C4>{x)& =t)$4>Hx) Cl>(x)tf = rftCpix) CA(x)Cf = -A(x) ,

where again the 77's are phases which can be ±1 and C (to be distinguished from C) is the Dirac conjugation matrix introduced in Eq. (5.32) with the following properties:

8.5 CHARGE CONJUGATION 221 Since the exponentials are independent, and since C is unitary, we have

Thus C interchanges particles and antiparticles, with the same phase. For single particle states, assuming C|0) = |0), we have

where |k) is the state of a single antiparticle with momentum k. The same relation holds for antiparticles,

For the Dirac field, the derivation requires use of Eq. (5.38), which can be written

Using these relations,

CiP(x)Ct =r)$CY, -?=f ibl>J(P>eiP'X + dP>°vT(P>s) e"'P X}

p,s VZtjVL







= V$bp,s

and the effect of C on fermions is the same as it is on bosons. Finally, for photons

and this requires

Photons are odd under charge conjugation.

222 SYMMETRIES I Positronium Decay

To illustrate the usefulness of charge conjugation invariance, we consider positronium decay. Positronium is a bound state of the e+e~ system, which can decay through the annihilation of the e+e~ pair into photons. This decay is most likely to happen when the e+ and e~ are very close to each other, and this in turn is only probable in S-states, where the wave function at the origin is not zero. There are two types of S-states: the spins of the particles may be aligned, so that the total spin is one (a spin triplet state), or they may be antialigned in a spin zero (a spin singlet state). The standard spectroscopic notation for these states is 2S+1Lj, where J, L, and S are the total angular momentum, orbital angular momentum (in the S, P, D, ■ ■ • notation), and total spin, respectively. Now, experimentally, it is observed that the 3 Si-states of positronium decay only into 37's (2-y decay is not observed and I7 decay is forbidden by energy momentum conservation) while the xS0-states decay only into 27's. Since 37 decay is much less probable that 27 decay (because the decay rate is smaller by an extra factor of a and is further suppressed by the small size of the three-body phase space), the 3Si-state is metastable.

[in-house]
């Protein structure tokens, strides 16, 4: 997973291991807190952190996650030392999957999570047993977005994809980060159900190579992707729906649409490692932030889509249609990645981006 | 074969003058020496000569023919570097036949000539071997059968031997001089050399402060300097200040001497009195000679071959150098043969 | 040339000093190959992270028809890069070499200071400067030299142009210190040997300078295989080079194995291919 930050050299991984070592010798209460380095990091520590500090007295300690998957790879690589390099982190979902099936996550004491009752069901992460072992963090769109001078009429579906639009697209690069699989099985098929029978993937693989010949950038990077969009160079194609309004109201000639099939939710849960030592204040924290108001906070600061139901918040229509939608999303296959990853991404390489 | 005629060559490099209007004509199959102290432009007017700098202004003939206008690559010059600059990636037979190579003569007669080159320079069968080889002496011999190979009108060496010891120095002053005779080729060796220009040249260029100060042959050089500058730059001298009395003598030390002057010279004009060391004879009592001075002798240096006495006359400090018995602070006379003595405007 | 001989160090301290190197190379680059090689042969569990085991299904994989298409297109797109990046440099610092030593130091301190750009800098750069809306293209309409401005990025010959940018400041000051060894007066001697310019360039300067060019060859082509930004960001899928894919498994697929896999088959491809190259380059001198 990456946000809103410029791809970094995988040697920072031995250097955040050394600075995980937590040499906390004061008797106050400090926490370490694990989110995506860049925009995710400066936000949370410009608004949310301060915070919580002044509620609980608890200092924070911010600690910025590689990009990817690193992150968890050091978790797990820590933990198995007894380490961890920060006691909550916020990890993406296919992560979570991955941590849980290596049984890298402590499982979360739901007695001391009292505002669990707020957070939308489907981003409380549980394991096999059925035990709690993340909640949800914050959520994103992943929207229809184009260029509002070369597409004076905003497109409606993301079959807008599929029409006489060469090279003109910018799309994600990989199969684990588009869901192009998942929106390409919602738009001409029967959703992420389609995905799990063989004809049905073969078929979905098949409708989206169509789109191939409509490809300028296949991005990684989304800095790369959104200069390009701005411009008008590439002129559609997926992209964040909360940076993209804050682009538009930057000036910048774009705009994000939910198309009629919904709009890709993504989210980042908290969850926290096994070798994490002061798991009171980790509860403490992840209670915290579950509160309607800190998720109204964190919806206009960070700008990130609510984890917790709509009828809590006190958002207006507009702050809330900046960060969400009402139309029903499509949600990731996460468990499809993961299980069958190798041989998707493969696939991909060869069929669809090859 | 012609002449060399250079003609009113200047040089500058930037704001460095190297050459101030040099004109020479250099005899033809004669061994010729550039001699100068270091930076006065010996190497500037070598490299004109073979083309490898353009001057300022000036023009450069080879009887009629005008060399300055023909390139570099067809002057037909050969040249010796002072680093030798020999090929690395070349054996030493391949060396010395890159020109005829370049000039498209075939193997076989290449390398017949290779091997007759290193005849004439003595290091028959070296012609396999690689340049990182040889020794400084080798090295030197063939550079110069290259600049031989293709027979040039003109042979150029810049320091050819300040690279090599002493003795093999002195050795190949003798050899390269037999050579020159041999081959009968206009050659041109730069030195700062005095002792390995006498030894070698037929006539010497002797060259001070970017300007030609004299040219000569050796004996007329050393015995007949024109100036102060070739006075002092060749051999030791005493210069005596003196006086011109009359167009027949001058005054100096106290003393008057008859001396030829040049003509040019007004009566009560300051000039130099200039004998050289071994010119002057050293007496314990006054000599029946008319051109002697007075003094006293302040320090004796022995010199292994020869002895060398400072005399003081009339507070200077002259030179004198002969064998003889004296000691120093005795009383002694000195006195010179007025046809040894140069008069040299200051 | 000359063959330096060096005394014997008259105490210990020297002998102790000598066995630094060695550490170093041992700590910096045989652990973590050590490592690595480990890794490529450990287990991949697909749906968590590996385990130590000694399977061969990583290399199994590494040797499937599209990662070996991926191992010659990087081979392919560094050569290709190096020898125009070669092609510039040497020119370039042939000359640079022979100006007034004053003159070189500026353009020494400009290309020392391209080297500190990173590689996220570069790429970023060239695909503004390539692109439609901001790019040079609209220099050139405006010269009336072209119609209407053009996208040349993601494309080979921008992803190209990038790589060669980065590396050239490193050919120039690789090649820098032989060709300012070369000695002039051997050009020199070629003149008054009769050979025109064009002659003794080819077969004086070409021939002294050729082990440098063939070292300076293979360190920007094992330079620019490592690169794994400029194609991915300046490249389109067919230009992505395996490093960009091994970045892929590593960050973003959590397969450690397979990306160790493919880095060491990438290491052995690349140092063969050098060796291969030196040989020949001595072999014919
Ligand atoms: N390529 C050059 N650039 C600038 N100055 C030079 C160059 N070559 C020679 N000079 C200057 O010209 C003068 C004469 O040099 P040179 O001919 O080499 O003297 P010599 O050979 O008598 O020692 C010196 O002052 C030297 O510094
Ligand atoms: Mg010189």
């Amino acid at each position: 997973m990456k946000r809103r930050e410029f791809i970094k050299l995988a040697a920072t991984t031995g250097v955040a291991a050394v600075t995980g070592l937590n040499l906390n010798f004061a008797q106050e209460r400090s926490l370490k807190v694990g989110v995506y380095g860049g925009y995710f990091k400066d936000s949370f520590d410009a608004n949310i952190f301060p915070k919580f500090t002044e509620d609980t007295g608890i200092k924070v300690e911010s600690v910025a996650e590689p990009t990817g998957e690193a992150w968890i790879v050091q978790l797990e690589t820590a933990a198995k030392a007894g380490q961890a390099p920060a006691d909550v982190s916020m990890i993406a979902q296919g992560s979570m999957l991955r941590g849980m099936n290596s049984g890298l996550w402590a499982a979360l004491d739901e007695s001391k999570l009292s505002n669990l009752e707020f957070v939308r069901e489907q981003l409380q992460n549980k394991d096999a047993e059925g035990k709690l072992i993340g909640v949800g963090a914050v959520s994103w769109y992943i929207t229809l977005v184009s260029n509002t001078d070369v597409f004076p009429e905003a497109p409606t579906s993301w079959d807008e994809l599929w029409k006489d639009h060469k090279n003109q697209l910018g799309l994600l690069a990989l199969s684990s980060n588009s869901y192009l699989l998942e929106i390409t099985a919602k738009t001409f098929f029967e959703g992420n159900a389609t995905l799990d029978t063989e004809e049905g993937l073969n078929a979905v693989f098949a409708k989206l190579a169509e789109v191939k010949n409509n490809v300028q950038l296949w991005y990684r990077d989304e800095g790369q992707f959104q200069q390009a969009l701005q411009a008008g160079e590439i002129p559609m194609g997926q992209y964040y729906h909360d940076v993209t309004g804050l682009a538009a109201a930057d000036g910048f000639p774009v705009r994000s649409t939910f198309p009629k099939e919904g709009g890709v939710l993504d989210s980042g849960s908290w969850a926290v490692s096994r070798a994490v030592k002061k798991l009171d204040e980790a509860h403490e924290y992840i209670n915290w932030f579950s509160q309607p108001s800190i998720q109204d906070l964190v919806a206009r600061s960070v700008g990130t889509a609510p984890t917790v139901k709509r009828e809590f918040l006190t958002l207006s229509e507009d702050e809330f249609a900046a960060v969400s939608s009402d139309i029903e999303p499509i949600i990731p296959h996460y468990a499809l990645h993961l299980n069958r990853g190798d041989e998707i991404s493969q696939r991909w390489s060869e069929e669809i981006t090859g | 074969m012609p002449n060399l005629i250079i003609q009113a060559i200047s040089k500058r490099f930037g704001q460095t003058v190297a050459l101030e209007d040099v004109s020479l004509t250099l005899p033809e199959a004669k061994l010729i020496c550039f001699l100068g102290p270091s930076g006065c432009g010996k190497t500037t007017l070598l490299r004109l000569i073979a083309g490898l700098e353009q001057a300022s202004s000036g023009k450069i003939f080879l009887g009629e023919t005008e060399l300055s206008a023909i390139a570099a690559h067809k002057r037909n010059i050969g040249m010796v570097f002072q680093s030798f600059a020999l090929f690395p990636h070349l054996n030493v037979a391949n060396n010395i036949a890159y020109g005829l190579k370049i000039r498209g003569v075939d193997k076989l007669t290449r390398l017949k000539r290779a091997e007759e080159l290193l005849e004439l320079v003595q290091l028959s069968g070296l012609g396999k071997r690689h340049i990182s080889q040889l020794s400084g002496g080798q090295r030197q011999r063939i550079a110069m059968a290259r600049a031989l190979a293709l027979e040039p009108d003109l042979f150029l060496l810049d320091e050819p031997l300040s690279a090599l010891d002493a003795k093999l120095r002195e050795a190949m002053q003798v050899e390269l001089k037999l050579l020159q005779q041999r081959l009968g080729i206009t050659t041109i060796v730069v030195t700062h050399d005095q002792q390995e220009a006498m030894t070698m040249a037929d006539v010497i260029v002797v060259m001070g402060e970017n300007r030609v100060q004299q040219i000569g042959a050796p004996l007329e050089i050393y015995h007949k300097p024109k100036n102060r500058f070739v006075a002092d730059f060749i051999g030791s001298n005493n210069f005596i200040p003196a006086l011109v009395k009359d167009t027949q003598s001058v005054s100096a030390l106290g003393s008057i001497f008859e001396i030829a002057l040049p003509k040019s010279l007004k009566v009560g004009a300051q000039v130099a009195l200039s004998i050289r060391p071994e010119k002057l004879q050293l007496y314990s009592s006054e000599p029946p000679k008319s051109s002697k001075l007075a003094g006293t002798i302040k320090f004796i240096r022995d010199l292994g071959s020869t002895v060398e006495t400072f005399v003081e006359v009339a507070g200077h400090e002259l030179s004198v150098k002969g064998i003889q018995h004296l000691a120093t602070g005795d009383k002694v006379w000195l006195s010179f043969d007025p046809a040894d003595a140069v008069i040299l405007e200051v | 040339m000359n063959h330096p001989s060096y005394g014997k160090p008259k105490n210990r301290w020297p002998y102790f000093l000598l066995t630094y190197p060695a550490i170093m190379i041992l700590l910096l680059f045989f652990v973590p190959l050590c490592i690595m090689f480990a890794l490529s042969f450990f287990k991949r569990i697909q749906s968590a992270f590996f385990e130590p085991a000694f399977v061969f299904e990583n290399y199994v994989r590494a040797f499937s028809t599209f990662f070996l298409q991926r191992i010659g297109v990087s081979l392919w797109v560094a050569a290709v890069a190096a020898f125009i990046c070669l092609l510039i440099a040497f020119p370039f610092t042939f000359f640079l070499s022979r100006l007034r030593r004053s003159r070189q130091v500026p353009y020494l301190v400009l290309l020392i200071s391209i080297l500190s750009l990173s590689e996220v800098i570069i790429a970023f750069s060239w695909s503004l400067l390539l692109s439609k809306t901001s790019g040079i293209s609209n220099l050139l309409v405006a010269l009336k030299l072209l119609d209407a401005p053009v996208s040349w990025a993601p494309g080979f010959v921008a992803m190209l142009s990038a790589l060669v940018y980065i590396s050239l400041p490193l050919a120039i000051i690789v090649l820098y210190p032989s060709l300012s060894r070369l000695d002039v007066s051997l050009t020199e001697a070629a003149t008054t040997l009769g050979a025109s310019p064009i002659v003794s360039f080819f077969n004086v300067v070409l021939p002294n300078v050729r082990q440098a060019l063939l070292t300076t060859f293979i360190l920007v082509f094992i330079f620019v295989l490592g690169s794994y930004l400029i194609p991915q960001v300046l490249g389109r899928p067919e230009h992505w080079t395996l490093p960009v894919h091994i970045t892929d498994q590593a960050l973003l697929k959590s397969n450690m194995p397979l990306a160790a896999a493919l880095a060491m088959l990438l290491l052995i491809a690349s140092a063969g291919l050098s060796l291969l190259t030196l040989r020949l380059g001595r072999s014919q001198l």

To understand these results, we will represent the positronium states by the vector where p is the relative momentum of the e+e~ pair (the total momentum being zero by assumption) and s and s' are the possible spin states of the electron and positron, respectively. The wave function of the state is related to /, which for c states depends only on the magnitude of p, so that f(p; s, s') = f(-p\ s, s') = f(p; s, s'). Angular momentum conservation insures that / separates into a triplet part, symmetric in s and s', and a single part, antisymmetric in s and s'. We can therefore distinguish two different functions /, one symmetric under s ♦-» s' and the other antisymmetric, s,s'